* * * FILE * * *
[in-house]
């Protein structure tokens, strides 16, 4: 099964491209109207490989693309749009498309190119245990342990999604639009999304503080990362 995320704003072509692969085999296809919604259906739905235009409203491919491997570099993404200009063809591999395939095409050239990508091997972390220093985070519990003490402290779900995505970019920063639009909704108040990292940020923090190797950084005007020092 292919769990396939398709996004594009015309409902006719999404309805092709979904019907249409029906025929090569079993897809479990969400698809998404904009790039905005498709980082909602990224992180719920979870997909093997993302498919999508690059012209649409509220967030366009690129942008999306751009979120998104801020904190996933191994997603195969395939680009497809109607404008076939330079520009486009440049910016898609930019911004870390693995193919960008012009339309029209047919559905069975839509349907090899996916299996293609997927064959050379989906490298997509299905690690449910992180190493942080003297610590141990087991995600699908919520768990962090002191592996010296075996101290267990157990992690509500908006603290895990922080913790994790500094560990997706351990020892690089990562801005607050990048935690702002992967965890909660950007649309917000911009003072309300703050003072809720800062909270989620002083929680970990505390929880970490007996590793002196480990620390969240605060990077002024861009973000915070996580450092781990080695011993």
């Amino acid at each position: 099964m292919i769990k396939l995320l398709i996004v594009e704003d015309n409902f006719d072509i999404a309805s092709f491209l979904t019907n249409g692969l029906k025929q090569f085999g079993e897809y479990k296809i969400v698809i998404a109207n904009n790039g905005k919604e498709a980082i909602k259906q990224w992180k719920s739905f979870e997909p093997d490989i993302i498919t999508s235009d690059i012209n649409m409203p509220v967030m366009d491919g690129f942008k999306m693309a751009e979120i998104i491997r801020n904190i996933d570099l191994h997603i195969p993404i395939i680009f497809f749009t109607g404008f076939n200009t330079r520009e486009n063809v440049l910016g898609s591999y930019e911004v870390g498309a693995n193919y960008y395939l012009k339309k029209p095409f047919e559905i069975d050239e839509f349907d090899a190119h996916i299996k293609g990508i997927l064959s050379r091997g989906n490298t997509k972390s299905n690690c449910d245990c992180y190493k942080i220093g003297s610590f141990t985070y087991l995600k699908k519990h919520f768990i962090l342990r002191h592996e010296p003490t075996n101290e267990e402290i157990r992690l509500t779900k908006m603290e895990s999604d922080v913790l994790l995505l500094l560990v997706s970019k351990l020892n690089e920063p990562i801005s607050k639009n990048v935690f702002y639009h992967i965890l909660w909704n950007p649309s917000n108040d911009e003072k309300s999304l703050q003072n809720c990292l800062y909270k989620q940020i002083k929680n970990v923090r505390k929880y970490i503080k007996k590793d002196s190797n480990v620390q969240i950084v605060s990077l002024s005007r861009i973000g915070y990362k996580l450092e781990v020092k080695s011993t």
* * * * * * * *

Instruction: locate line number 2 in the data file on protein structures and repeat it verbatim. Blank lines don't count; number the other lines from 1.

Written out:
């Protein structure tokens, strides 16, 4: 099964491209109207490989693309749009498309190119245990342990999604639009999304503080990362 995320704003072509692969085999296809919604259906739905235009409203491919491997570099993404200009063809591999395939095409050239990508091997972390220093985070519990003490402290779900995505970019920063639009909704108040990292940020923090190797950084005007020092 292919769990396939398709996004594009015309409902006719999404309805092709979904019907249409029906025929090569079993897809479990969400698809998404904009790039905005498709980082909602990224992180719920979870997909093997993302498919999508690059012209649409509220967030366009690129942008999306751009979120998104801020904190996933191994997603195969395939680009497809109607404008076939330079520009486009440049910016898609930019911004870390693995193919960008012009339309029209047919559905069975839509349907090899996916299996293609997927064959050379989906490298997509299905690690449910992180190493942080003297610590141990087991995600699908919520768990962090002191592996010296075996101290267990157990992690509500908006603290895990922080913790994790500094560990997706351990020892690089990562801005607050990048935690702002992967965890909660950007649309917000911009003072309300703050003072809720800062909270989620002083929680970990505390929880970490007996590793002196480990620390969240605060990077002024861009973000915070996580450092781990080695011993």